• 122.
    Yandi, Wetra
    et al.
    Linköping University, Department of Physics, Chemistry and Biology, Molecular Physics. Linköping University, The Institute of Technology.
    Mieszkin, Sophie
    School of Biosciences, University of Birmingham, Birmingham, United Kingdom.
    Martin-Tanchereau, Pierre
    International Paint Ltd, Newcastle, United Kingdom; Department of Applied Sciences, Northumbria University, Newcastle upon Tyne, United Kingdom.
    Callow, Maureen E.
    School of Biosciences, University of Birmingham, Birmingham, United Kingdom.
    Callow, James A.
    School of Biosciences, University of Birmingham, Birmingham, United Kingdom.
    Tyson, Lyndsey
    International Paint Ltd, Newcastle, United Kingdom.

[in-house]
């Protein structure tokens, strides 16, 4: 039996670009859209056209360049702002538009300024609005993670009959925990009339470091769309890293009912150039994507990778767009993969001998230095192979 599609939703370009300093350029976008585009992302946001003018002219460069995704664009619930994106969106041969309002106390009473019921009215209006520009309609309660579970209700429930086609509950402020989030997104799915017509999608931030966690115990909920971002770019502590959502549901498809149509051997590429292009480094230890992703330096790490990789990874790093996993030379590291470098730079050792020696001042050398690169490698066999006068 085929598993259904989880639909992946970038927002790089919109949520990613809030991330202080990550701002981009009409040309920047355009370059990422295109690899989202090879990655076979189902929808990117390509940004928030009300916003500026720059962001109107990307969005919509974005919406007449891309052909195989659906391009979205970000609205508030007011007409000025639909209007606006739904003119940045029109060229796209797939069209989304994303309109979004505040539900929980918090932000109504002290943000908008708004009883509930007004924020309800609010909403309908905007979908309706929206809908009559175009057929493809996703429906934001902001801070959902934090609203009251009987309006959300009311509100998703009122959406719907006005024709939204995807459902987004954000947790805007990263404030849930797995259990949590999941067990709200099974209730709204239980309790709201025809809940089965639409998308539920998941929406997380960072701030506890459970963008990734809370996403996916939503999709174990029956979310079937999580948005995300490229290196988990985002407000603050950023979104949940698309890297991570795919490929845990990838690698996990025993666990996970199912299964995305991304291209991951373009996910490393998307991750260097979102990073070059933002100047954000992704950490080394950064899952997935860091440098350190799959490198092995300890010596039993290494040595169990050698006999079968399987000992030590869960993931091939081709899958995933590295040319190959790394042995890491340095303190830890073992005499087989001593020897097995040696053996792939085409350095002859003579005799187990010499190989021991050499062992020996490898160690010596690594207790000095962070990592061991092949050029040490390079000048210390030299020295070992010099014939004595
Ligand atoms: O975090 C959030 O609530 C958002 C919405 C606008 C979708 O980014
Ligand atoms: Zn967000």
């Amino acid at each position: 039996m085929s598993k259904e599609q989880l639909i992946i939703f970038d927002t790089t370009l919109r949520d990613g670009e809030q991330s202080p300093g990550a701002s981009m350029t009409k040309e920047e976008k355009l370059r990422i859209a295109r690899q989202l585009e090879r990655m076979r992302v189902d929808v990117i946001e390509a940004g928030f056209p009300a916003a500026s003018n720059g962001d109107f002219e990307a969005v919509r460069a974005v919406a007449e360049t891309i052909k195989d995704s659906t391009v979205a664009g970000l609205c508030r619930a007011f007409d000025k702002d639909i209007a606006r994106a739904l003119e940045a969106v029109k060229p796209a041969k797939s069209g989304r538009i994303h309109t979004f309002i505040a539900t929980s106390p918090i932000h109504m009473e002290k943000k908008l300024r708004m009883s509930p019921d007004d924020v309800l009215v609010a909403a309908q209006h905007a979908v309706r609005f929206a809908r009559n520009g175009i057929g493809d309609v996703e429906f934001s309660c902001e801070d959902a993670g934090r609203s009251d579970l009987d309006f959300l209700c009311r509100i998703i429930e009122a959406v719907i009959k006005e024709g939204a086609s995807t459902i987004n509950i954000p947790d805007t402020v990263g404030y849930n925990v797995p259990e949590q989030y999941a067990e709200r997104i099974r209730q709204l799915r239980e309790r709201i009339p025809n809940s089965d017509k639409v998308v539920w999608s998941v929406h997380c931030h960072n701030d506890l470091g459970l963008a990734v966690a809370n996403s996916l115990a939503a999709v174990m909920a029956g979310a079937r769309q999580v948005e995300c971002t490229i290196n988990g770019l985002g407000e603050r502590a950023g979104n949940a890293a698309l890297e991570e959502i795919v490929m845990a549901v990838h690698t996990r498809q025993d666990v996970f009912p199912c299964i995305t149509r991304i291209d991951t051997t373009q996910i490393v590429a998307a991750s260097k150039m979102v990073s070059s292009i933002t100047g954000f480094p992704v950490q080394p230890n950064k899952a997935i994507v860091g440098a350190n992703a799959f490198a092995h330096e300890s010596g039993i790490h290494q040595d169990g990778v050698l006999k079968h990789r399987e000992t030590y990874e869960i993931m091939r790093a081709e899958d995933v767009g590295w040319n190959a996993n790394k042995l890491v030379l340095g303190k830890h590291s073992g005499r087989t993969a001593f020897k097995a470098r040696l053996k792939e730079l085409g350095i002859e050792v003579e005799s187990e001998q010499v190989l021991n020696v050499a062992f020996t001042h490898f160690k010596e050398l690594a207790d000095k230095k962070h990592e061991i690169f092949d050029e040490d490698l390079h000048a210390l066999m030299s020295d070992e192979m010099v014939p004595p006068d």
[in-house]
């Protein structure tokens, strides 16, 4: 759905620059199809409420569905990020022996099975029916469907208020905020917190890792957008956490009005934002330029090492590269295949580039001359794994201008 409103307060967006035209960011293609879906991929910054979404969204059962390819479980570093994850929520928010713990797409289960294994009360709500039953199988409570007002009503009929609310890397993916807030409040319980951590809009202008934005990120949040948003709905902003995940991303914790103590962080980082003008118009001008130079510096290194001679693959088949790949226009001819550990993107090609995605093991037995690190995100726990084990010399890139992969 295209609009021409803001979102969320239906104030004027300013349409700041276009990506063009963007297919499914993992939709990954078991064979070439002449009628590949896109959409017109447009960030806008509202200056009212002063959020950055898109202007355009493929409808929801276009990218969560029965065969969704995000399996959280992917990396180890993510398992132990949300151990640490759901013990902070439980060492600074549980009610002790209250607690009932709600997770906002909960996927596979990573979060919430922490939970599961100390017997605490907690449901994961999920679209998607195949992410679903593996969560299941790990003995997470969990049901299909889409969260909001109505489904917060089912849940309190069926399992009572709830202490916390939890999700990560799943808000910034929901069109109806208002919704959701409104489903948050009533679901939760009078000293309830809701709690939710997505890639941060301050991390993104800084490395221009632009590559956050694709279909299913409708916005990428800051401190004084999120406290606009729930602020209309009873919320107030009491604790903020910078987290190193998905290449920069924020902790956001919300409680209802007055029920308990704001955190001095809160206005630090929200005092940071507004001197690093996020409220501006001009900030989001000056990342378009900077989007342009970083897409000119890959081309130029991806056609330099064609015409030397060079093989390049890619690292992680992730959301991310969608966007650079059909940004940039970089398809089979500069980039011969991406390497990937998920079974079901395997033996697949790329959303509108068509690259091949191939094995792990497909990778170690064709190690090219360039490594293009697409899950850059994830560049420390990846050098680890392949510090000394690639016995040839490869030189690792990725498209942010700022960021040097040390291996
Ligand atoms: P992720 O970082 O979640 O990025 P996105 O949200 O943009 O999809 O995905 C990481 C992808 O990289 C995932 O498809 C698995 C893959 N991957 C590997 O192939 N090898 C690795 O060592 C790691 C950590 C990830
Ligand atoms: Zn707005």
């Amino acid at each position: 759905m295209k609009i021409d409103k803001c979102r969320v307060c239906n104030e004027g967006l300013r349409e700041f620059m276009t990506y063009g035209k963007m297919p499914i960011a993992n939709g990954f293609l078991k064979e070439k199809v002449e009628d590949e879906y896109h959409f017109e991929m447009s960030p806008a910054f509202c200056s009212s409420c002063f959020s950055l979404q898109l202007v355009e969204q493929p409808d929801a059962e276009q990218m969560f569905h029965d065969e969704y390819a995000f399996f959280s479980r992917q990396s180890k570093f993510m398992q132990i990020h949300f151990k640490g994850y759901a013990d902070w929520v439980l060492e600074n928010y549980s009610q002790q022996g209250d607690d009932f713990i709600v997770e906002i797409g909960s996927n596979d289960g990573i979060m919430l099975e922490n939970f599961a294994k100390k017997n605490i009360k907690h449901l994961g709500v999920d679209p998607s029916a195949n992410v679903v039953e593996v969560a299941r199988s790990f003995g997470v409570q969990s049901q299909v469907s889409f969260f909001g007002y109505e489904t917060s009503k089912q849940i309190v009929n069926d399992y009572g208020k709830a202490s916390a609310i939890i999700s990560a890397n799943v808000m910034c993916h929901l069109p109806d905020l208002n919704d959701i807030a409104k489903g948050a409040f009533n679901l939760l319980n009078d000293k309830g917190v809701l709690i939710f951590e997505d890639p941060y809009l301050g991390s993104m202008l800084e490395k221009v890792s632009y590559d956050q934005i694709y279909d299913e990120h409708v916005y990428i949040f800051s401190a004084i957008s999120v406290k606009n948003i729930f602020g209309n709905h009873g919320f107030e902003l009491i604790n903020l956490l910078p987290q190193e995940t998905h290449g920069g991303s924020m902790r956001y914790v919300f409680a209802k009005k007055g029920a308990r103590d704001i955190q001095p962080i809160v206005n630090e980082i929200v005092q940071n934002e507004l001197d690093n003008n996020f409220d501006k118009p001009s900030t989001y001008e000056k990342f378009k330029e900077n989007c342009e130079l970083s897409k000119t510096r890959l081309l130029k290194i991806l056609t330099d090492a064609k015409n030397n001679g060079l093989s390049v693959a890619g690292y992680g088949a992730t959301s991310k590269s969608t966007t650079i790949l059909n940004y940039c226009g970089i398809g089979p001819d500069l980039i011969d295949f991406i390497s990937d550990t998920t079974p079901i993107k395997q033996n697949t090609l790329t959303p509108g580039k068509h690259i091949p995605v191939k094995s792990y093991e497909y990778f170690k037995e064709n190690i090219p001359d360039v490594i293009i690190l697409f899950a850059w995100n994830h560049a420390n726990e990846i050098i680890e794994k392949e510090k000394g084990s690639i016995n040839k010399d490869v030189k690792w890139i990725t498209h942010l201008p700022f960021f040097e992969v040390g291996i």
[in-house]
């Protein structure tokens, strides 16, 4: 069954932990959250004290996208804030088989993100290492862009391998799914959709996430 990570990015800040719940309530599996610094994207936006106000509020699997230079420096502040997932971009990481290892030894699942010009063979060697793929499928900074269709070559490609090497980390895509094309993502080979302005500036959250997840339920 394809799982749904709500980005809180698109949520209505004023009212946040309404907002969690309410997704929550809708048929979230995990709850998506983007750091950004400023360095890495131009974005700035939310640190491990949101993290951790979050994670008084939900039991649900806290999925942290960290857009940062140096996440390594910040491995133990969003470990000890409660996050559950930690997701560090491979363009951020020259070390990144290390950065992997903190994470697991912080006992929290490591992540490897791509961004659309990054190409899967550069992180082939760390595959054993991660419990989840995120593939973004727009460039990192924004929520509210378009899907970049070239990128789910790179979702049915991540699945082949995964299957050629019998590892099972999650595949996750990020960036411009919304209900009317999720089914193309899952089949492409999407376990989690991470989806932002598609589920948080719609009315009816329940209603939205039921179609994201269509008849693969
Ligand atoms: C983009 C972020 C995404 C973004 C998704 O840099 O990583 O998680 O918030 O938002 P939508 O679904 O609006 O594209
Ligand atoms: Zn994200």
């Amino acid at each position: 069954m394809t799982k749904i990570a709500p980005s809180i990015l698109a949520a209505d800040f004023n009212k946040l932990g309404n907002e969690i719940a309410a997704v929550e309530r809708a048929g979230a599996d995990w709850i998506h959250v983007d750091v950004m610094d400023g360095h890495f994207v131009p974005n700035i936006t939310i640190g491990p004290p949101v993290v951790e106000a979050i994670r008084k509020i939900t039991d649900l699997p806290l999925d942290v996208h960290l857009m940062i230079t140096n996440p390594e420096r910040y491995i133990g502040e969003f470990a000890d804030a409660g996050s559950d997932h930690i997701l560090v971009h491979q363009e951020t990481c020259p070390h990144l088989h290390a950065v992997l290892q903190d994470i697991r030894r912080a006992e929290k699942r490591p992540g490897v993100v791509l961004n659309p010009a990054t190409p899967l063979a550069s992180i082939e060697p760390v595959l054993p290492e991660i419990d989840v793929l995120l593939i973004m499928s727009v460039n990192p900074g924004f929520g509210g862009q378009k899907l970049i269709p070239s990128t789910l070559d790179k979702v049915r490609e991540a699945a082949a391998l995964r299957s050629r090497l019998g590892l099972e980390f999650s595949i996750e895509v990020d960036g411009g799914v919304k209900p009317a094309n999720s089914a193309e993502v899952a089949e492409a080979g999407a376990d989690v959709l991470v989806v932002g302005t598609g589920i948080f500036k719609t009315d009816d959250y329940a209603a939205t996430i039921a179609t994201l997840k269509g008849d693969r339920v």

Liedberg, Bo
    Linköping University, Department of Physics, Chemistry and Biology, Molecular Physics. Linköping University, Faculty of Science & Engineering.
    Ederth, Thomas
    Linköping University, Department of Physics, Chemistry and Biology, Molecular Physics. Linköping University, Faculty of Science & Engineering.
    Hydration and chain entanglement determines the optimum thickness of poly(HEMA-co-PEG10MA) brushes for effective antifouling properties2015Conference paper (Other academic)
  • 123.
    Yandi, Wetra
    et al.
    Linköping University, Department of Physics, Chemistry and Biology, Molecular Physics. Linköping University, The Institute of Technology.
    Mieszkin, Sophie
    University of Birmingham, England .
    Martin-Tanchereau, Pierre
    Int Paint Ltd, England Northumbria University, England .
    Callow, Maureen E.
    University of Birmingham, England .
    Callow, James A.
    University of Birmingham, England .
    Tyson, Lyndsey
    Int Paint Ltd, England .
    Liedberg, Bo
    Linköping University, Department of Physics, Chemistry and Biology, Molecular Physics. Linköping University, The Institute of Technology.
    Ederth, Thomas